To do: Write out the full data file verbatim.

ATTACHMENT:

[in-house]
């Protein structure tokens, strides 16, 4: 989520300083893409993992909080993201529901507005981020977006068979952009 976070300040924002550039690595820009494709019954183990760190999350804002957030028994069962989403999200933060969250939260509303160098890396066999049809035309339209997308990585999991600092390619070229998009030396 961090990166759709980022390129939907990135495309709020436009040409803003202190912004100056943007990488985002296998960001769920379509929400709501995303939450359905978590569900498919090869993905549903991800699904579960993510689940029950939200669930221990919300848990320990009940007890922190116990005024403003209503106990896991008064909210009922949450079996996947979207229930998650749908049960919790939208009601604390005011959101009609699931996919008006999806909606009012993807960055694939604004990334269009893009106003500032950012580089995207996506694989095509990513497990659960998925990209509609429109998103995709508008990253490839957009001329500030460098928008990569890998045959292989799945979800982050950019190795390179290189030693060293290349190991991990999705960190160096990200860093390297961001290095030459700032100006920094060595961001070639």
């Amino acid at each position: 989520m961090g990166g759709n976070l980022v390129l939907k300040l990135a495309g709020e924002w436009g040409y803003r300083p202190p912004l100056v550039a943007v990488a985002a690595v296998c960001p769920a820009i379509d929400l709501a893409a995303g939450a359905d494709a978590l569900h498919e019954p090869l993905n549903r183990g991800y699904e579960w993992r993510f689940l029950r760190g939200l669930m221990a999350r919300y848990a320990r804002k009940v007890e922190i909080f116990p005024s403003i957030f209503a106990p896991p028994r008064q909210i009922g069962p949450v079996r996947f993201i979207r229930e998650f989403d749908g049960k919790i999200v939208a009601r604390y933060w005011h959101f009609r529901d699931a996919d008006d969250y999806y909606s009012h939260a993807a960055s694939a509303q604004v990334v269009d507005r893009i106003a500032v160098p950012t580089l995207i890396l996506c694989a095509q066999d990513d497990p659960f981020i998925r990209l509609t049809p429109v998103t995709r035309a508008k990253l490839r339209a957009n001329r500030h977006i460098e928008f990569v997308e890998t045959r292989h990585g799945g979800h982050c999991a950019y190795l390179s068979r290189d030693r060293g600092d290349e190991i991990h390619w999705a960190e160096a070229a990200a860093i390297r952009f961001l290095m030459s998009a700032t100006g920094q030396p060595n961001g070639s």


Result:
[in-house]
């Protein structure tokens, strides 16, 4: 989520300083893409993992909080993201529901507005981020977006068979952009 976070300040924002550039690595820009494709019954183990760190999350804002957030028994069962989403999200933060969250939260509303160098890396066999049809035309339209997308990585999991600092390619070229998009030396 961090990166759709980022390129939907990135495309709020436009040409803003202190912004100056943007990488985002296998960001769920379509929400709501995303939450359905978590569900498919090869993905549903991800699904579960993510689940029950939200669930221990919300848990320990009940007890922190116990005024403003209503106990896991008064909210009922949450079996996947979207229930998650749908049960919790939208009601604390005011959101009609699931996919008006999806909606009012993807960055694939604004990334269009893009106003500032950012580089995207996506694989095509990513497990659960998925990209509609429109998103995709508008990253490839957009001329500030460098928008990569890998045959292989799945979800982050950019190795390179290189030693060293290349190991991990999705960190160096990200860093390297961001290095030459700032100006920094060595961001070639």
């Amino acid at each position: 989520m961090g990166g759709n976070l980022v390129l939907k300040l990135a495309g709020e924002w436009g040409y803003r300083p202190p912004l100056v550039a943007v990488a985002a690595v296998c960001p769920a820009i379509d929400l709501a893409a995303g939450a359905d494709a978590l569900h498919e019954p090869l993905n549903r183990g991800y699904e579960w993992r993510f689940l029950r760190g939200l669930m221990a999350r919300y848990a320990r804002k009940v007890e922190i909080f116990p005024s403003i957030f209503a106990p896991p028994r008064q909210i009922g069962p949450v079996r996947f993201i979207r229930e998650f989403d749908g049960k919790i999200v939208a009601r604390y933060w005011h959101f009609r529901d699931a996919d008006d969250y999806y909606s009012h939260a993807a960055s694939a509303q604004v990334v269009d507005r893009i106003a500032v160098p950012t580089l995207i890396l996506c694989a095509q066999d990513d497990p659960f981020i998925r990209l509609t049809p429109v998103t995709r035309a508008k990253l490839r339209a957009n001329r500030h977006i460098e928008f990569v997308e890998t045959r292989h990585g799945g979800h982050c999991a950019y190795l390179s068979r290189d030693r060293g600092d290349e190991i991990h390619w999705a960190e160096a070229a990200a860093i390297r952009f961001l290095m030459s998009a700032t100006g920094q030396p060595n961001g070639s």